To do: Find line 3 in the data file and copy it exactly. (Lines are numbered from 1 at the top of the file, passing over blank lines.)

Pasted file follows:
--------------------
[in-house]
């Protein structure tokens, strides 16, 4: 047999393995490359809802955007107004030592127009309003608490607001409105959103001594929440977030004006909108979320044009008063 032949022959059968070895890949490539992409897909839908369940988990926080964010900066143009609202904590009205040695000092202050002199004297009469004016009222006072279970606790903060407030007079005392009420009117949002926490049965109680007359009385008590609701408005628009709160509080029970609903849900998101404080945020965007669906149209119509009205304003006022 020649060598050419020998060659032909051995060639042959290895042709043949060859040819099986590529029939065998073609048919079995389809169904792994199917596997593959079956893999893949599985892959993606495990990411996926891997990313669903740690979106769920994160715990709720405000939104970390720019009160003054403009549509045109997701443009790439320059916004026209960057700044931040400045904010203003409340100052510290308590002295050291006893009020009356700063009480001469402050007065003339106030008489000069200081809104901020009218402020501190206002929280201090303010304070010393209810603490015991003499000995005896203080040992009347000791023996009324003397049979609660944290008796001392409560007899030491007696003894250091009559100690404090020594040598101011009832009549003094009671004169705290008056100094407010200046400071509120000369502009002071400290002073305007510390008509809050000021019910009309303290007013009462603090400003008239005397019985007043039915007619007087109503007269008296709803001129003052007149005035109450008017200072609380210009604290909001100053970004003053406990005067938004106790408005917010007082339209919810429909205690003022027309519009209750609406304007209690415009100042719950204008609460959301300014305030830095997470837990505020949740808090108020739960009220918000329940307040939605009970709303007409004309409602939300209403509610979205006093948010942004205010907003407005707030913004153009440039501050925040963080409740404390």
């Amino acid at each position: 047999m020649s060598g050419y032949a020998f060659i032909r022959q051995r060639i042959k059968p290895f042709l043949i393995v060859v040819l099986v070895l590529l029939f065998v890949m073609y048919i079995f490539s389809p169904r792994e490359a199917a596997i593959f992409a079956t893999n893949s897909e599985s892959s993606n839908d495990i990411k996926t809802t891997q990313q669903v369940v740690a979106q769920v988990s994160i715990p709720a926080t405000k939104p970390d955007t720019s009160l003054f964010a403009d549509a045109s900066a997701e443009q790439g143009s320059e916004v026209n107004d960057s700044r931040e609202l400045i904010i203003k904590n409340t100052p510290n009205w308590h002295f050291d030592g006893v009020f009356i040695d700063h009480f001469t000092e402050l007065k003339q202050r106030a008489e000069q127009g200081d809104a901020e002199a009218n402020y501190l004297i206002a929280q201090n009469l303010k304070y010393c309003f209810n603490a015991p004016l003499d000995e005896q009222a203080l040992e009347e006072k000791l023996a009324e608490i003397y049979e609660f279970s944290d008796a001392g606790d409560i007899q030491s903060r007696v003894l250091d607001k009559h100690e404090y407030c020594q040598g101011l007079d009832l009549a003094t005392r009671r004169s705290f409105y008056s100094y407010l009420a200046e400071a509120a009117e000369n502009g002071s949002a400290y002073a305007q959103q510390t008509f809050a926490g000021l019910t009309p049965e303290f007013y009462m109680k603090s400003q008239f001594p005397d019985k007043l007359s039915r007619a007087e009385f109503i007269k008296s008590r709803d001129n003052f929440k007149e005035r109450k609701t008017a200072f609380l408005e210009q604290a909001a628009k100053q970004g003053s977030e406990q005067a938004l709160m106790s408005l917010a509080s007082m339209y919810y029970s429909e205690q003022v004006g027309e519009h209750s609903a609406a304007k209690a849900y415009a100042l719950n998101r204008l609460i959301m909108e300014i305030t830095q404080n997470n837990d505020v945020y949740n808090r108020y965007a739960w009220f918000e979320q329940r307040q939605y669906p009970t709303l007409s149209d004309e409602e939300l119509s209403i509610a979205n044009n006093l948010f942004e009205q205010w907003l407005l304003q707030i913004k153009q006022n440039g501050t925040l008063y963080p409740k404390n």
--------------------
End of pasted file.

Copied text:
């Amino acid at each position: 047999m020649s060598g050419y032949a020998f060659i032909r022959q051995r060639i042959k059968p290895f042709l043949i393995v060859v040819l099986v070895l590529l029939f065998v890949m073609y048919i079995f490539s389809p169904r792994e490359a199917a596997i593959f992409a079956t893999n893949s897909e599985s892959s993606n839908d495990i990411k996926t809802t891997q990313q669903v369940v740690a979106q769920v988990s994160i715990p709720a926080t405000k939104p970390d955007t720019s009160l003054f964010a403009d549509a045109s900066a997701e443009q790439g143009s320059e916004v026209n107004d960057s700044r931040e609202l400045i904010i203003k904590n409340t100052p510290n009205w308590h002295f050291d030592g006893v009020f009356i040695d700063h009480f001469t000092e402050l007065k003339q202050r106030a008489e000069q127009g200081d809104a901020e002199a009218n402020y501190l004297i206002a929280q201090n009469l303010k304070y010393c309003f209810n603490a015991p004016l003499d000995e005896q009222a203080l040992e009347e006072k000791l023996a009324e608490i003397y049979e609660f279970s944290d008796a001392g606790d409560i007899q030491s903060r007696v003894l250091d607001k009559h100690e404090y407030c020594q040598g101011l007079d009832l009549a003094t005392r009671r004169s705290f409105y008056s100094y407010l009420a200046e400071a509120a009117e000369n502009g002071s949002a400290y002073a305007q959103q510390t008509f809050a926490g000021l019910t009309p049965e303290f007013y009462m109680k603090s400003q008239f001594p005397d019985k007043l007359s039915r007619a007087e009385f109503i007269k008296s008590r709803d001129n003052f929440k007149e005035r109450k609701t008017a200072f609380l408005e210009q604290a909001a628009k100053q970004g003053s977030e406990q005067a938004l709160m106790s408005l917010a509080s007082m339209y919810y029970s429909e205690q003022v004006g027309e519009h209750s609903a609406a304007k209690a849900y415009a100042l719950n998101r204008l609460i959301m909108e300014i305030t830095q404080n997470n837990d505020v945020y949740n808090r108020y965007a739960w009220f918000e979320q329940r307040q939605y669906p009970t709303l007409s149209d004309e409602e939300l119509s209403i509610a979205n044009n006093l948010f942004e009205q205010w907003l407005l304003q707030i913004k153009q006022n440039g501050t925040l008063y963080p409740k404390n």